Tribute Film Classics Presents: ‘The Prince and the Pauper’ Score


Tribute Film Classics (TFC)—composed of John Morgan, Anna Bonn, and William Stromberg—is proof that not everyone in Tinseltown chooses to ‘go Hollywood’. These diligent musicians recently released another exquisite recording, the complete Erich Wolfgang Korngold score to the 1937 Errol Flynn classic adaptation of the 1882 Mark Twain novel, The Prince and the Pauper (available from this vendor).

Here’s what I wrote in an online column about TFC when they started up last year:

“One need not be a fan of the literary-themed pictures to enjoy the first two recordings … definitive compact disc editions of composer Bernard Herrmann’s scores for Mysterious Island and Fahrenheit 451. The CDs alone are impressive.

“Besides the score for Francois Truffaut’s 1966 adaptation of a novel about a totalitarian regime that bans books, Universal’s Fahrenheit 451, TFC offers the complete 61-track score for Mysterious Island. The release includes entire cue cuts, with notes by TFC principal William Stromberg, who conducted the Moscow Symphony Orchestra’s performance, and TFC co-founders Anna (Mrs. Stromberg) Bonn and John Morgan. Their approach is admirably meticulous.

“The 1961 adventure classic, Mysterious Island (Columbia Pictures), based on the novel by French writer Jules Verne, features two Union prisoners of war (POWs) who escape in a hot-air balloon during the American Civil War. They drift to the titular fantasy isle, encountering giant creatures, a volcano, an earthquake, a honeycomb and another famous Verne character, Captain Nemo (Mr. Verne’s Mysterious Island is a sequel to his 20,000 Leagues Under the Sea).

“Mr. Herrmann’s memorable music accentuates the movie’s thrills and the accompanying 32-page booklet is more intelligent and informative than most books, with time stamps and notes on chords, instruments and scenes. That doesn’t really do this labor of love, which must be seen to be appreciated, justice. The same caliber of top production values is present on TFC’s booklet for Mr. Herrmann’s complete Fahrenheit 451 score, which includes notes from author Ray Bradbury. Both CDs are a rare accomplishment in today’s movie-related products: they take motion pictures—their artists, scores and history—seriously.”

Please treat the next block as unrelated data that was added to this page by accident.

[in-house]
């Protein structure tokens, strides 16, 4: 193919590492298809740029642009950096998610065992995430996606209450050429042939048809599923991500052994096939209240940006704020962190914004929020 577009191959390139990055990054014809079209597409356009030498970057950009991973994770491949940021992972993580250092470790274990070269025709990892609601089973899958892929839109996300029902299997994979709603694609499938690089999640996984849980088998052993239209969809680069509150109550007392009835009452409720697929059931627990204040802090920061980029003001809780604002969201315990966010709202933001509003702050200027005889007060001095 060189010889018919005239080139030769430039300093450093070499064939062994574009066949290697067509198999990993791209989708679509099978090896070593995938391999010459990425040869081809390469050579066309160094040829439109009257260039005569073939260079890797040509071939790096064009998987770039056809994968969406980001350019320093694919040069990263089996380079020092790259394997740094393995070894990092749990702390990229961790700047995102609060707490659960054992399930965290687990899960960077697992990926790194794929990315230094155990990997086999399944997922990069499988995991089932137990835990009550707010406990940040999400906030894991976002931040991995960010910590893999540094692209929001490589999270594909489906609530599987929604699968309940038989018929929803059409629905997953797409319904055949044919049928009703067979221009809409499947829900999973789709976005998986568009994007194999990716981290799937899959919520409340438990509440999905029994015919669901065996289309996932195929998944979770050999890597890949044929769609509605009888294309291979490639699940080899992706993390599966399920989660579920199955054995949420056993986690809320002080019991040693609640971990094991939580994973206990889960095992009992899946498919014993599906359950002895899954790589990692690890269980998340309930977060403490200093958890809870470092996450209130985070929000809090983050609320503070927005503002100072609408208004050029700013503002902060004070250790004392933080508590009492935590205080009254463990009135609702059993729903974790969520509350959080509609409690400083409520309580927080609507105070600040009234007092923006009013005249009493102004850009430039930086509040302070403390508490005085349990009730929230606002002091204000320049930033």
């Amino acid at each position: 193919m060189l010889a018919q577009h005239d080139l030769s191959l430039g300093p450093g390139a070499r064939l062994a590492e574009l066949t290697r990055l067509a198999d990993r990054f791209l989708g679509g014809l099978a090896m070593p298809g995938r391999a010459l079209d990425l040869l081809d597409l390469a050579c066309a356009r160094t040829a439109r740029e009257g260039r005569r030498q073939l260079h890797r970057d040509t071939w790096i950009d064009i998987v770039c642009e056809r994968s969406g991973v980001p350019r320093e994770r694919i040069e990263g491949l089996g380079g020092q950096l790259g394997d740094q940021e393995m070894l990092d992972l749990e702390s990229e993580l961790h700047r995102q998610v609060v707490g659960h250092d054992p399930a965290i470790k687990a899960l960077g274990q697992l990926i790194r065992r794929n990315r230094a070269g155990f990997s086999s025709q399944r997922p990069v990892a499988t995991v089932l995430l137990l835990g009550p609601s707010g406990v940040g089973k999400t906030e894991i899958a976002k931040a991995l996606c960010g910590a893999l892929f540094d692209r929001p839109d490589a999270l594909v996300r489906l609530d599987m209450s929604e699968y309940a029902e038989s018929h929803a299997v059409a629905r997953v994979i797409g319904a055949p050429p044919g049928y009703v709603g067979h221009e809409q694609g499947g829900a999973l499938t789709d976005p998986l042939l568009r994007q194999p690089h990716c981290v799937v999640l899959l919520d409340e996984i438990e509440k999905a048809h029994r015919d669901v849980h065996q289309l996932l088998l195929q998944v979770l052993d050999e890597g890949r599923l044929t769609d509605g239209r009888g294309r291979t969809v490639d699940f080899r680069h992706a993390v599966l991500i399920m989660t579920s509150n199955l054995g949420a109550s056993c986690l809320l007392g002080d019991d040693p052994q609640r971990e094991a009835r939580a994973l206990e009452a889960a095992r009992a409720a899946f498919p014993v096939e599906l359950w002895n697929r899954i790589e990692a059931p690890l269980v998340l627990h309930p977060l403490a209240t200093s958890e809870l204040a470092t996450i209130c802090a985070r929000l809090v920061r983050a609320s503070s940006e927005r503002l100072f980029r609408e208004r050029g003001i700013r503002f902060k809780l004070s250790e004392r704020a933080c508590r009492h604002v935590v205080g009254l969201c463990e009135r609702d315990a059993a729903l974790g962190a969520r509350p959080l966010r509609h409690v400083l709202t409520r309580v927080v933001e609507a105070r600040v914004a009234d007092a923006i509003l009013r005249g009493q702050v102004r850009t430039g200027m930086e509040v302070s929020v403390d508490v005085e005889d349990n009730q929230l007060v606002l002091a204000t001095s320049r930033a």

So does The Prince and the Pauper, recorded in Moscow, Russia. It is another outstanding accomplishment.

Screen Shot: ‘District 9’

An unusual film, District 9, opens this Friday. Sony’s alien-themed movie is full of blood and gore, with the usual horror elements. Depicted in a grainy, pseudo-documentary style, the first third of the picture is satirical, with interview snippets that backtrack on an alien visitation that hovers a mothership over Johannesburg, South Africa, depositing a bunch of sick, unwanted extra-terrestrials in the slums.

The plot concerns Wikus, an almost idiotic but decent bureaucrat who is assigned to infiltrate the encampment of the title, evict the aliens, and appease the city’s racially mixed population—all of whom appear to be united in wanting the aliens booted out. Something goes wrong, of course, and near-imbecile Wikus becomes transformed by the experience. Literally.

So does District 9, which until then feels like an odd, cynical short. Disparate plot points—an ominously powerful United Nations type authority, Nigerian thugs, and a government-controlled health care system with the ethics to match—combine for what’s practically an old-fashioned buddy action thriller. Enter a whiz kid, add dark humor, genetics and weapons, with a father-son bond, and you get Alien Nation meets Enemy Mine meets The Fly.

Once the action picks up (“Go! Drive!”) and world government stooge Wikus and an alien named Chris calculate mutual self-interest and take on the automatons, things get interesting. By the time a bug-eyed alien sputters in subtitles to “go down and initiate the binary commands,” you know it isn’t the typical sci-fi horror pic. District 9, which is not for the faint-hearted, feels unfinished, and it doesn’t exactly take off (not with Wikus at the core), but this strange planet earth offers food for thought about who’s human, who’s not, and the forces that alienate us.

Screen Shot: ‘The Time Traveler’s Wife’